Roundtable: Crosby vs. Ovechkin, first-round fallout, more
The Crosby vs. Malkin rivalry burns hot, but won't decide their series
The Canucks and Bruins have the most to fear from their long waits
Change is coming to first-round losers and Calgary may see the most
SI.com NHL writers analyze the aftermath of the first round and look ahead to the conference semi-finals.
1. The Sidney Crosby-Alex Ovechkin rivalry seemed to be largely a creation of the media during its early years, but there's genuine heat there now. What do you expect to see in their second-round showdown?
Jin Kelley: I have to think Crosby has been stunned by the fact he didn't make the final three in balloting for the Hart Trophy as league MVP, so I expect that he'll be primed to put on a show -- not to show up Ovechkin, but to show the hockey world that he is every bit as good as Ovechkin, Evgeni Malkin and Pavel Datsyuk because of his ability to use his talent to make the players around him better. I expect Ovechkin to be Ovechkin, the ringleader of the circus, the exact opposite of Crosby's carefully-cultivated Canadian homeboy "Have another Timbit, you cute kid" image.
At some point in the series, Ovechkin will run Crosby hard, not to hurt him but to try to get him to react and start looking for ways to pay back rather than win the game. I don't know if Crosby will take that bait. He has in the past and still has some growing up to do, but whatever comes of it will be must-watch TV on and off the ice.
Michael Farber: While the rivalry has become increasingly personal -- it ain't Gordie Howe vs. Rocket Richard but it seems to be trending in that direction -- both players are innately clever enough to grasp that they are the twin pillars upon which the 21st century NHL will be built. More than Howe-Rocket, I see theirs as a Magic Johnson-Larry Bird kind of deal. It will always be highly competitive and, at times, wildly emotional of course, but ultimately their rivalry is rooted in a shared appreciation of the other's skill and significance.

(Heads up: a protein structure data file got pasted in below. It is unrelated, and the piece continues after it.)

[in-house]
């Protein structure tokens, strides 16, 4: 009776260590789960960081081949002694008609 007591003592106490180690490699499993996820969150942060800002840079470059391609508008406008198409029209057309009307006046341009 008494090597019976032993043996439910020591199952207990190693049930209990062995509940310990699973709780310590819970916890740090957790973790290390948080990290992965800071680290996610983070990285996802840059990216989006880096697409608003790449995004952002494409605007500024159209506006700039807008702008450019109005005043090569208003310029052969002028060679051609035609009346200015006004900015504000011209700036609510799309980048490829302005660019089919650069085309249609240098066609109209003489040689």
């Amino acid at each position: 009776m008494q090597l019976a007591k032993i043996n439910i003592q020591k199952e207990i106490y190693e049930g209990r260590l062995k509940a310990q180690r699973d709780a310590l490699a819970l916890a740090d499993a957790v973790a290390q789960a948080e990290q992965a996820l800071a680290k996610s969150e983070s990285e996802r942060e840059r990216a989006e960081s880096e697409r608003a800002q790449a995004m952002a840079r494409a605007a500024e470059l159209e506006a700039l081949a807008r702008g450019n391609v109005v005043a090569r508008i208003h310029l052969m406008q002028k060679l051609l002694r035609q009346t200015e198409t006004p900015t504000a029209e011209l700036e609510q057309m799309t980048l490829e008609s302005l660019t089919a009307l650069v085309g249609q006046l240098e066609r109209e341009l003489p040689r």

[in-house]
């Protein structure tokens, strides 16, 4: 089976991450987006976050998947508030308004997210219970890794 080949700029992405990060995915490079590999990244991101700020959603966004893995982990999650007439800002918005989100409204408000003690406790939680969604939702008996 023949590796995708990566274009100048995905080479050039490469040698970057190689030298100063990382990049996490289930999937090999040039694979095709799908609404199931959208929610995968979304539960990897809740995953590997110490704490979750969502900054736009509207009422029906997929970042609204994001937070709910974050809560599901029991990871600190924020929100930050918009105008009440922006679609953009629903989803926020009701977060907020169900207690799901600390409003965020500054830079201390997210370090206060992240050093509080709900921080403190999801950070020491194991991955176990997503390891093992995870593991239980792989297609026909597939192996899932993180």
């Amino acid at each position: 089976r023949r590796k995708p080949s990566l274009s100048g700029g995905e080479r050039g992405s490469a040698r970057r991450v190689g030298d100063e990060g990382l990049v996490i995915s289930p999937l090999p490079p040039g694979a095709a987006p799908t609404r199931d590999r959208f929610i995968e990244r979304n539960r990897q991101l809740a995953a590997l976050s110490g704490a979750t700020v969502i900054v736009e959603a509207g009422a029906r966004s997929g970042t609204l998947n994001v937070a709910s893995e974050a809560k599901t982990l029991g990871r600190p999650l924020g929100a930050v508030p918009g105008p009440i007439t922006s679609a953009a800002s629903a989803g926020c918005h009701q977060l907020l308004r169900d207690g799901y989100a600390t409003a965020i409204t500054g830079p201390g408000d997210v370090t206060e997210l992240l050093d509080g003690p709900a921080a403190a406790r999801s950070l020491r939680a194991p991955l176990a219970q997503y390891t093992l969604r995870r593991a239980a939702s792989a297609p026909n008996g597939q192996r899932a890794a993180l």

But this isn't mano-a-mano. The best part of the rivalry is there are so many ancillary offshoots: Alexander Semin badmouthing Crosby earlier this season, Evgeni Malkin's longstanding feud with Ovechkin, etc. There are enough subplots to make Washington-Pittsburgh a seven-chapter Russian novel.
Darren Eliot: Both are extremely focused young players. It is an attribute that makes them special. They share dynamism in the open ice and a determination in the trenches that is rare in scoring stars. Ovechkin is the more natural goal-scorer and has a penchant for doling out punishing hits. Crosby is more the playmaker. To gauge his toughness, look at his willingness to wade into the high traffic areas around the net to make a play. He is arguably the most gifted grinder of all time -- and I say that with the highest sense of flattery intended. Having said all that, can Crosby vs. Ovechkin live up to the hype? Probably not. But my feeling is that both will deliver their share of big plays and memorable moments. Both of them are too used to scrutiny to shrivel.
Allan Muir: I expect this to be one of those rare sporting duels that actually lives up to the hype. Both are team players first, but this will be their Bird-Magic moment, a chance to not only measure themselves against each other, but to really dig deep and find out exactly how much they have to offer at this point in their careers.
From an individual perspective, I think we'll see Crosby emerge with the higher marks. Ovechkin struggled while trying to do too much against the Rangers, and I can see his competitive fire burning a little too brightly. Crosby seems more focused, more grounded. And you can't rule out the experience factor. He's been here before. Ovechkin hasn't.
That said, I don't think this series comes down to their battle, or to Malkin or Semin. I think the difference-maker has to be Jordan Staal. He's the guy the Caps don't have a ready answer for. His line did a nice job establishing the forecheck and keeping Jeff Carter quiet, but there was no finish. Hard work is part of the equation, but just a part. Staal knows he needs to come up with results in this round. Watch it happen.